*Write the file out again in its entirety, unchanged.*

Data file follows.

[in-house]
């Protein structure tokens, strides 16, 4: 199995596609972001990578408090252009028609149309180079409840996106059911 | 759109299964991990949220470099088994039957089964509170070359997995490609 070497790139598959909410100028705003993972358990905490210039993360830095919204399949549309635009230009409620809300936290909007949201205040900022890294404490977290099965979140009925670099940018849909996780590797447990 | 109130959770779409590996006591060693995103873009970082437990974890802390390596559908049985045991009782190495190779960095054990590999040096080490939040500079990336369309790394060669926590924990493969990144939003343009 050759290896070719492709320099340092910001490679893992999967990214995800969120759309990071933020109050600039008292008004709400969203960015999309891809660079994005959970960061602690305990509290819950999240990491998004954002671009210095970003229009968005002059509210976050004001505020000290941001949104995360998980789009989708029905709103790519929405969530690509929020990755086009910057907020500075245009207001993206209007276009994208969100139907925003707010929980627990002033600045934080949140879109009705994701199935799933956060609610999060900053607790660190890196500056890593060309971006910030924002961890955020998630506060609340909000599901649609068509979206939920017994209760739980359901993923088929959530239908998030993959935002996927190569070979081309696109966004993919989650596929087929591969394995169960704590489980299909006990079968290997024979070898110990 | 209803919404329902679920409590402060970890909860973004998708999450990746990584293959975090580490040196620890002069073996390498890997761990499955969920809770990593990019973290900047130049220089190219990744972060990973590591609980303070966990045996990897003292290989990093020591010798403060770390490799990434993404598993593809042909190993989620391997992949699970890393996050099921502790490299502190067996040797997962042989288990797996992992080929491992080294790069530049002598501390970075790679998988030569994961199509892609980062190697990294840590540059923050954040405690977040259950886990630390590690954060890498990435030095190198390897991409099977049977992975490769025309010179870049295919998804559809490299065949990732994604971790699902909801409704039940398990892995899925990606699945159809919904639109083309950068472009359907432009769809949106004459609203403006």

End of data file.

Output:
[in-house]
């Protein structure tokens, strides 16, 4: 199995596609972001990578408090252009028609149309180079409840996106059911 | 759109299964991990949220470099088994039957089964509170070359997995490609 070497790139598959909410100028705003993972358990905490210039993360830095919204399949549309635009230009409620809300936290909007949201205040900022890294404490977290099965979140009925670099940018849909996780590797447990 | 109130959770779409590996006591060693995103873009970082437990974890802390390596559908049985045991009782190495190779960095054990590999040096080490939040500079990336369309790394060669926590924990493969990144939003343009 050759290896070719492709320099340092910001490679893992999967990214995800969120759309990071933020109050600039008292008004709400969203960015999309891809660079994005959970960061602690305990509290819950999240990491998004954002671009210095970003229009968005002059509210976050004001505020000290941001949104995360998980789009989708029905709103790519929405969530690509929020990755086009910057907020500075245009207001993206209007276009994208969100139907925003707010929980627990002033600045934080949140879109009705994701199935799933956060609610999060900053607790660190890196500056890593060309971006910030924002961890955020998630506060609340909000599901649609068509979206939920017994209760739980359901993923088929959530239908998030993959935002996927190569070979081309696109966004993919989650596929087929591969394995169960704590489980299909006990079968290997024979070898110990 | 209803919404329902679920409590402060970890909860973004998708999450990746990584293959975090580490040196620890002069073996390498890997761990499955969920809770990593990019973290900047130049220089190219990744972060990973590591609980303070966990045996990897003292290989990093020591010798403060770390490799990434993404598993593809042909190993989620391997992949699970890393996050099921502790490299502190067996040797997962042989288990797996992992080929491992080294790069530049002598501390970075790679998988030569994961199509892609980062190697990294840590540059923050954040405690977040259950886990630390590690954060890498990435030095190198390897991409099977049977992975490769025309010179870049295919998804559809490299065949990732994604971790699902909801409704039940398990892995899925990606699945159809919904639109083309950068472009359907432009769809949106004459609203403006």